"Eppie" and "Popo" - a.k.a. "Ann Landers" and "Dear Abby."

On the plus side, we also get a sense of Lederer's considerable political energy (she was a liberal Democratic operative, and her connections to many of her experts came from her friendship with Hubert Humphrey), which you'd think could open up for us a whole new perspective on "Ann Landers." After all, Eppie was hardly politically mainstream; she was progressive, and Jewish, and pretty much a proto-feminist, all while insisting she was a "square" with a WASP name out of Leave it to Beaver. Playwright Rambo doesn't really limn these contradictions, but does perhaps his best work while detailing Lederer's frustrating campaign against the Vietnam war. Her change of heart over, and eventual championing of, gay and lesbian issues is likewise quite touching. Eppie was certainly on the right side of most of our political struggles, even if her commercial connections and general social M.O. left many progressives and feminists sneering.

Some of the edge of this material is lost, however, in the smooth bubble bath of nostalgia at the Central Square Theater, where Daniel Gidron has directed the play as a light crowdpleaser - which is probably precisely how it was intended. And it is entertaining - and even moving in its more-political segments. I just think it could have been a little bit more. As Eppie, actress Stephanie Clayman is certainly likeable and full of pep - she earns the right to wear that famous perm. And she nails a Midwest accent so eccentric something tells me it's drawn from recordings of Lederer herself. But Clayman doesn't really push the envelope when it comes to the deeper feelings that must have tugged at Eppie while writing that fateful column; she pauses and sighs a lot, it's true, but once the column's done, and read aloud to daughter Margo, Clayman hardly seems emotionally exhausted; instead, she actually lets out a great big yawn. Oh, well, so much for Jules, off to bed!! This probably squares with the expectations of the audience - which really wants just one more Ann Landers column, rather than an investigation of the whole phenomenon. But anyone who thinks The Lady with All the Answers has answered any of the open questions about Eppie Lederer has a geranium in his - or her - cranium.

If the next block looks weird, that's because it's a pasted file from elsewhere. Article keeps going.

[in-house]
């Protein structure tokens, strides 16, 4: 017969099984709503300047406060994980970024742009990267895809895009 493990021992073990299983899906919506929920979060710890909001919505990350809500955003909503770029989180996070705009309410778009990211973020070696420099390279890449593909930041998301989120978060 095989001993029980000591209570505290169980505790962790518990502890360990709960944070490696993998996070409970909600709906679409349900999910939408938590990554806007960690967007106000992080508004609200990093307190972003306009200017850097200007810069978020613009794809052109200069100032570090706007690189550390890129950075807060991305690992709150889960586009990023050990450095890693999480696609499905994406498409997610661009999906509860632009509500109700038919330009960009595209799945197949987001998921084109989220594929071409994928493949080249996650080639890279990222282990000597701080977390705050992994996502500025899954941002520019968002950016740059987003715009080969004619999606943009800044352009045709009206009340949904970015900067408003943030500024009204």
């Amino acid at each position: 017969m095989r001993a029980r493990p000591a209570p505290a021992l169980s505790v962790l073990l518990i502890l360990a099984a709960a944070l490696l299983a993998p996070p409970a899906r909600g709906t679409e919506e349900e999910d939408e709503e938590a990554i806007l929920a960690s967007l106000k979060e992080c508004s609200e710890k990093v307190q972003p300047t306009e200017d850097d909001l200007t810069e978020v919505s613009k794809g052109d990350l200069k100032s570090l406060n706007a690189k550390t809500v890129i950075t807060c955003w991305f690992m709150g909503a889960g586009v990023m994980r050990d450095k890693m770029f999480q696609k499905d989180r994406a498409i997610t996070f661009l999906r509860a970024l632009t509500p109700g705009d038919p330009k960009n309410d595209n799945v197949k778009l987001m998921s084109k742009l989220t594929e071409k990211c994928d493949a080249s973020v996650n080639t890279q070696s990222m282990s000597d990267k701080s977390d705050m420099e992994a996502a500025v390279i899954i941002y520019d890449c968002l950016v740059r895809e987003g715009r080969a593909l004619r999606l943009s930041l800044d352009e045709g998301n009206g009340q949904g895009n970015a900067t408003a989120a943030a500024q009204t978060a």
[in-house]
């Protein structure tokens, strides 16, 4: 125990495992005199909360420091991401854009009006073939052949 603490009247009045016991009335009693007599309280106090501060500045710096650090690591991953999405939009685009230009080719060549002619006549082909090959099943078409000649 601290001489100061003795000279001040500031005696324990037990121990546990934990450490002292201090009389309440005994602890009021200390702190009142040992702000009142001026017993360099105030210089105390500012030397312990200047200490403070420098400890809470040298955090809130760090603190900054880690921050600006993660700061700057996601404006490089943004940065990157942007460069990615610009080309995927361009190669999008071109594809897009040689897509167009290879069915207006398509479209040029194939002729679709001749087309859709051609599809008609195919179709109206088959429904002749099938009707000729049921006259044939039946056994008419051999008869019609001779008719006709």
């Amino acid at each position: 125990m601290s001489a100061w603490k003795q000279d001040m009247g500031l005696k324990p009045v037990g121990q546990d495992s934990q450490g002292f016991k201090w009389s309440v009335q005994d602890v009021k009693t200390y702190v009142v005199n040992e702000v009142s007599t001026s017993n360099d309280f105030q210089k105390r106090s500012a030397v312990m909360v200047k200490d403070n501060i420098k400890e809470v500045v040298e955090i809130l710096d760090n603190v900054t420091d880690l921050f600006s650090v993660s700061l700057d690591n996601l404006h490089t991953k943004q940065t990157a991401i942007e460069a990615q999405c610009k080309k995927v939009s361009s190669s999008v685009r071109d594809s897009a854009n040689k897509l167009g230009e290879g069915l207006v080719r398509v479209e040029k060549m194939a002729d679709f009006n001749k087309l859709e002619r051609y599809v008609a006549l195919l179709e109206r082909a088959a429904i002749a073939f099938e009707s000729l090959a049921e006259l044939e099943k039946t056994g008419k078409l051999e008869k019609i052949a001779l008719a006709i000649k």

Thursday, June 17, 2010

Boston Globe print edition reaches out to its three remaining readers